Quest for SGR reform: Avoiding the eleventh-hour drama

There may be more agreement than ever on the need to overhaul the Medicare physician payment formula, but the process has snagged again on familiar budget disputes.

By Charles Fiegl amednews staff — Posted July 18, 2011

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Back in May, Rep. Michael Burgess, MD (R, Texas), discussed his idea for reforming the much-maligned formula that helps determine Medicare physician pay. Under the plan, House lawmakers would hold hearings that month, mark up a bill in June and approve legislation before Congress recessed for its annual August break.

The plan was ambitious, but at first it appeared to be on track. House committees held several hearings on the issue and promised to hold more. Moving beyond the issue of whether the pay formula should be scrapped, Democrats and Republicans started soliciting ideas about the system that should replace it from dozens of associations representing physicians. At least initially, there appeared to be a level of momentum behind the issue that had not always been present.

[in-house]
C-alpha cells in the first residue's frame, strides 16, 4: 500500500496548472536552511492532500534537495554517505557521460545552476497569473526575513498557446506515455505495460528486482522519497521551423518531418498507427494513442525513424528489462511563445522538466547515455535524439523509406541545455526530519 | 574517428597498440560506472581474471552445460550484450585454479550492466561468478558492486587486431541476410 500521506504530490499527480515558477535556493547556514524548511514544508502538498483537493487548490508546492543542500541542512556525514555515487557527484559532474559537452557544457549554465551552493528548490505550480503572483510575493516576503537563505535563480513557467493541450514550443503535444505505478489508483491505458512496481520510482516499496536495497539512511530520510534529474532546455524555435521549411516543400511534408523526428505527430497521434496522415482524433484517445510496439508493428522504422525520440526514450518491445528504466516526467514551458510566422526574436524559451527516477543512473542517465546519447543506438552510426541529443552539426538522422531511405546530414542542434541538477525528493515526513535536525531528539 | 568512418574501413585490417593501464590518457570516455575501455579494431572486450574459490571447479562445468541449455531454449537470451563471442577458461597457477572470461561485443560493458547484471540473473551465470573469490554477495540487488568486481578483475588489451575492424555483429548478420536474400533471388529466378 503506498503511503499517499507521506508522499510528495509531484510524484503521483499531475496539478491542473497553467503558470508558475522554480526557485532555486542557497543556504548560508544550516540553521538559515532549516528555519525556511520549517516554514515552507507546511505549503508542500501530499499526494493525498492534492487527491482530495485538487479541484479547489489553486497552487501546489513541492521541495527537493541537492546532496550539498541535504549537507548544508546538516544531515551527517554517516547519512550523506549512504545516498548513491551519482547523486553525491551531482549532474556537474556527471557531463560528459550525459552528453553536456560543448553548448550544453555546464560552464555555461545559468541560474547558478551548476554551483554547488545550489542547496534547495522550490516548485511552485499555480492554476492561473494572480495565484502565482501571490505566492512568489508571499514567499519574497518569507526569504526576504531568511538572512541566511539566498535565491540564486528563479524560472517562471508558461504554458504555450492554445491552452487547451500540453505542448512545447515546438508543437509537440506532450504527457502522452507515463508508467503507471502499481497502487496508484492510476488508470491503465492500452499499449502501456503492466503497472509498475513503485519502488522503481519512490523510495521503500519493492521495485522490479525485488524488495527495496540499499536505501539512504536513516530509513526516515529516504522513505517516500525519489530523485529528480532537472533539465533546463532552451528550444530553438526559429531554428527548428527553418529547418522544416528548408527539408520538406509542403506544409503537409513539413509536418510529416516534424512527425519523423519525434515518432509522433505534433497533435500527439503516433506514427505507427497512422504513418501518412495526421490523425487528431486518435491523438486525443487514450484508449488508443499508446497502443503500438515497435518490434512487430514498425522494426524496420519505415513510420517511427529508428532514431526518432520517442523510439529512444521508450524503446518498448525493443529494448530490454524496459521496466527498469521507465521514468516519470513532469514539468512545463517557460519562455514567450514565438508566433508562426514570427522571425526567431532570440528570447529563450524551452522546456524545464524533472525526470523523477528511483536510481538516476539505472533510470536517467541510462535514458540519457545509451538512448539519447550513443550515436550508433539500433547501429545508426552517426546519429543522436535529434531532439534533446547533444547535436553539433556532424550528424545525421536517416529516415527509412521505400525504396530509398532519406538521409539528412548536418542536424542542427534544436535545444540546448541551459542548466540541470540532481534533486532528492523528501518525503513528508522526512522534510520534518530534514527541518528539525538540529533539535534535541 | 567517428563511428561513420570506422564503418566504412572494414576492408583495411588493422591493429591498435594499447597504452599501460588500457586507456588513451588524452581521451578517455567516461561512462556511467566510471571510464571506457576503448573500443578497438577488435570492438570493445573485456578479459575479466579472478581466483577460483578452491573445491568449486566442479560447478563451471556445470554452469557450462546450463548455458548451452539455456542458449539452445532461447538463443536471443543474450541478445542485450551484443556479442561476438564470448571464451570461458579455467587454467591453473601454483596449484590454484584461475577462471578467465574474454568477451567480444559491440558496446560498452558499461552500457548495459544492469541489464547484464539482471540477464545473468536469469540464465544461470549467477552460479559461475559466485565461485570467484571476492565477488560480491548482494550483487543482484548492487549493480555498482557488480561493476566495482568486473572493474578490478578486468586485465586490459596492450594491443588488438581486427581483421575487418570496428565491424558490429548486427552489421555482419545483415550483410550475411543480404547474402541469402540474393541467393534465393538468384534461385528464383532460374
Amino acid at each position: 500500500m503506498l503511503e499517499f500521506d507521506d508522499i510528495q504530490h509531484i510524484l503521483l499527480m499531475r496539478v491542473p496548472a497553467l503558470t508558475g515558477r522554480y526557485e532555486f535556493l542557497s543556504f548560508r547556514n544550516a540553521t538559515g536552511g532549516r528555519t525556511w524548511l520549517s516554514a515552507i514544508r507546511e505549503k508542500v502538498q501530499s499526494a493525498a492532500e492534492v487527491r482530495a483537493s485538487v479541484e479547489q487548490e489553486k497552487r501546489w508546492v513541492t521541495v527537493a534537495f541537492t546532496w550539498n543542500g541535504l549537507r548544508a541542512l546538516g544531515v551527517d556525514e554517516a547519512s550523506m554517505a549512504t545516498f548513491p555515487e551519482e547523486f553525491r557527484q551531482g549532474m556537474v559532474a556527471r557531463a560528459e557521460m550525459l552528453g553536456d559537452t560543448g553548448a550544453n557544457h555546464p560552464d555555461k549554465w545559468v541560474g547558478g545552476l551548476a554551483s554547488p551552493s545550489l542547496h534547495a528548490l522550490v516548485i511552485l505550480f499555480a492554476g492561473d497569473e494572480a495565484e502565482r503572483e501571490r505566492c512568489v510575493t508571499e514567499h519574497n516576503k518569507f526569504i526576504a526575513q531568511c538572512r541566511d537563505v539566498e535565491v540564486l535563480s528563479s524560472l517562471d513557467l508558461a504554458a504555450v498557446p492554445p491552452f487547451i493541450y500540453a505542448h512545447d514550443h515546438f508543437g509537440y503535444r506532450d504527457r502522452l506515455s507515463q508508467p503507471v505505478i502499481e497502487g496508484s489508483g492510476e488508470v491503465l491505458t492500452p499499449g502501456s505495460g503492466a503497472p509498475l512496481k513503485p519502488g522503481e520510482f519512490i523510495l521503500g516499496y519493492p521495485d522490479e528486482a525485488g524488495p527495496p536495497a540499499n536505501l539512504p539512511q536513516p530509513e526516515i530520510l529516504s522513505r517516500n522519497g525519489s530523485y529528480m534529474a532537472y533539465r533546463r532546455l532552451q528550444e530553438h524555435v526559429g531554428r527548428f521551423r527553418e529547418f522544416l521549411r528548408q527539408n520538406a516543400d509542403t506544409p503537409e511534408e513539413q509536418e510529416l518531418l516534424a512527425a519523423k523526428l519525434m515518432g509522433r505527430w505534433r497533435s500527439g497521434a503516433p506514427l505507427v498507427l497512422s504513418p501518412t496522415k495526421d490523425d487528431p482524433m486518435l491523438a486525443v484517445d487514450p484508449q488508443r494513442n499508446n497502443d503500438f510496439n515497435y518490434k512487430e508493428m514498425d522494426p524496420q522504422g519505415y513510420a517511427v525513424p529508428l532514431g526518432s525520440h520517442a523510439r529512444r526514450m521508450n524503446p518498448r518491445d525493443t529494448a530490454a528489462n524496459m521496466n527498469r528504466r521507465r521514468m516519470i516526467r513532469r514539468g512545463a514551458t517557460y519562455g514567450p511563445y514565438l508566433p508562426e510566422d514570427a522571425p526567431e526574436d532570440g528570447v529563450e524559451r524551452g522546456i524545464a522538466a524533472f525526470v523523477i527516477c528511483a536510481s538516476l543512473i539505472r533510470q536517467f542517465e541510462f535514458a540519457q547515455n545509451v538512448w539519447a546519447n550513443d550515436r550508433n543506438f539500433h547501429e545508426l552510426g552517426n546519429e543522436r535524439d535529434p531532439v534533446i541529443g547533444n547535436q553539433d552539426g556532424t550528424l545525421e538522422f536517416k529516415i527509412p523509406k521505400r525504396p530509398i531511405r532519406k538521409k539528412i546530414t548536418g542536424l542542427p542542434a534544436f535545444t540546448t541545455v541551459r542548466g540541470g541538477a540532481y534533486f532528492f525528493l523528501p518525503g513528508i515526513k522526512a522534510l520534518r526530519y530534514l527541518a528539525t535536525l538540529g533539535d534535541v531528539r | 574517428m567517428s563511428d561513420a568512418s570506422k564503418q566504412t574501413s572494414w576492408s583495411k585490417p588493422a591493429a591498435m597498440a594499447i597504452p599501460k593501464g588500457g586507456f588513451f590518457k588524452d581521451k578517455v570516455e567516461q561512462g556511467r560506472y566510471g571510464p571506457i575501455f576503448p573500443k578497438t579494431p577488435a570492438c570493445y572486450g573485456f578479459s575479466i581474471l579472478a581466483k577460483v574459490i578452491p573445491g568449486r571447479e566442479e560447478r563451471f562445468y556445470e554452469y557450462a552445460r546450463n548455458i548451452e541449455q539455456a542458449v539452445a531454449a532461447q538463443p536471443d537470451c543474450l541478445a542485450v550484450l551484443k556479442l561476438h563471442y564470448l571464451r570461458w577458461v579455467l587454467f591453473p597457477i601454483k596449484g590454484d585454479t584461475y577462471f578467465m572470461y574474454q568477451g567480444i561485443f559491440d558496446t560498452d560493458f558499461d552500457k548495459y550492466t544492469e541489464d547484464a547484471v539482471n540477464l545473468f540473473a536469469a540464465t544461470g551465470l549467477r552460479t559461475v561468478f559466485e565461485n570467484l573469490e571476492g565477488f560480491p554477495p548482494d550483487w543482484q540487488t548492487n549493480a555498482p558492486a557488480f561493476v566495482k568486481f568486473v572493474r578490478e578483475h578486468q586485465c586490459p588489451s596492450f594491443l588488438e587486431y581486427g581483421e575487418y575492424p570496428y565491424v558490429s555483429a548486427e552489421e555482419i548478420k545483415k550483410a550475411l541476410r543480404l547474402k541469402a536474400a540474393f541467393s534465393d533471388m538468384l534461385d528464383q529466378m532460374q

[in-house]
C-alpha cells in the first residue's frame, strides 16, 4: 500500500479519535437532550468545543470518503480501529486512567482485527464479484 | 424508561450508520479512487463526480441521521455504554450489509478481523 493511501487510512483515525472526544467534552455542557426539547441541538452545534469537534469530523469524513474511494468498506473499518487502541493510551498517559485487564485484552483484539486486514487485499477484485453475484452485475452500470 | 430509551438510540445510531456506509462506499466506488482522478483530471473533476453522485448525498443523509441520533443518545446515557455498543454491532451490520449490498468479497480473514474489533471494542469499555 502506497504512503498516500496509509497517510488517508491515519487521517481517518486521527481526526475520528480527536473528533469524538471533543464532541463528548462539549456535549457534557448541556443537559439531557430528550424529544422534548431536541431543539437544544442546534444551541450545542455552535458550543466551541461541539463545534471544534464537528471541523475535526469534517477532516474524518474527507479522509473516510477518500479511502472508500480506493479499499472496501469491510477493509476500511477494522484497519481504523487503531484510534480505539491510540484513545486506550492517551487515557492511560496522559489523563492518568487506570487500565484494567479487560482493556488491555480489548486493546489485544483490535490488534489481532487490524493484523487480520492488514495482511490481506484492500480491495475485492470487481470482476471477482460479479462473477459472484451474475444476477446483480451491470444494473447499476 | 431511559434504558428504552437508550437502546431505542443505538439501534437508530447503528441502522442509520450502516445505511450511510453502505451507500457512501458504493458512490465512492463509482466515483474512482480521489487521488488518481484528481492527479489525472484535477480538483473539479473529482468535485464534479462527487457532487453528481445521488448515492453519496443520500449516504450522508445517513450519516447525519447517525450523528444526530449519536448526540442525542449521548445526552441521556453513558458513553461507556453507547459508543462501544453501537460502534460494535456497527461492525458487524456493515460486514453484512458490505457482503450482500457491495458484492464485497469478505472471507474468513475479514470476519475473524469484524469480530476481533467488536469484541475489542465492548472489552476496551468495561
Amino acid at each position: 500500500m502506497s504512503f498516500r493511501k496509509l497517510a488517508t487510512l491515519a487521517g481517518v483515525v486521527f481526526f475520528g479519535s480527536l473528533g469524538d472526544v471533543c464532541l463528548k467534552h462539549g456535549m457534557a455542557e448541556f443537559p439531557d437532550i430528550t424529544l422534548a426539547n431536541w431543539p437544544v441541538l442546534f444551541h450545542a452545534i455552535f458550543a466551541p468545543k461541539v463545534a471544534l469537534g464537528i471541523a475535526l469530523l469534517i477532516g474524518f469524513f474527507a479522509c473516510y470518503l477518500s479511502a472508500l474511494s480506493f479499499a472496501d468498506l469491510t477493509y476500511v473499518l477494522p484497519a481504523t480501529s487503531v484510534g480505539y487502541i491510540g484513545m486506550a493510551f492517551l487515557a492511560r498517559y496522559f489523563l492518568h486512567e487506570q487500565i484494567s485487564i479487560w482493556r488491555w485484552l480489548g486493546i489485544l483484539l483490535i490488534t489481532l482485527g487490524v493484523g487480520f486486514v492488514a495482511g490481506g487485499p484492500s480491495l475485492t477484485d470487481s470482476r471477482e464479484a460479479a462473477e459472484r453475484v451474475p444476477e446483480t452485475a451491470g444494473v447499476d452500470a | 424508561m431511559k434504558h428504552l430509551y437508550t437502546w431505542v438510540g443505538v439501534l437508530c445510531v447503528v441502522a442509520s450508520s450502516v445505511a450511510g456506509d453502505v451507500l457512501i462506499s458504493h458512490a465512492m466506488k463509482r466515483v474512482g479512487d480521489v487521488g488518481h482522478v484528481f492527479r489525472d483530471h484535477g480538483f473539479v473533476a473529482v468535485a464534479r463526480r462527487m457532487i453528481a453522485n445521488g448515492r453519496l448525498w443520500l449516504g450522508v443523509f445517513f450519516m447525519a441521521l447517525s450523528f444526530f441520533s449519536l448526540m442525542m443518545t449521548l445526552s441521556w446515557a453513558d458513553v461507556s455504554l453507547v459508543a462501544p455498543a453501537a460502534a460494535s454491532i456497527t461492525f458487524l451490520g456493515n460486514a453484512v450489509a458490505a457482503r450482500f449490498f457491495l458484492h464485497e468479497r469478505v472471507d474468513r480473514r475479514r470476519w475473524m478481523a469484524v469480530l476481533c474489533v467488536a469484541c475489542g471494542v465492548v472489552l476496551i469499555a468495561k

But June came and went, and House lawmakers had not crafted any legislation. Instead, the momentum slowed due to a persistent budget problem that has helped prevent a solution for the past decade: where to find the funding -- now in the hundreds of billions of dollars -- that is needed to stop deep cuts to doctors over the long term.

Physician pay quickly became an issue in the bitter fight between Democrats and Republicans over raising the nation's statutory debt limit. Democrats pushed for a sustainable growth rate formula overhaul to be factored into negotiations over federal deficits. This move was backed by dozens of organized medicine groups. Republicans insisted that Medicare pay reform has nothing to do with the debate over deficit cuts -- which the GOP said must accompany any increase in the debt ceiling -- because SGR reform actually would increase federal spending.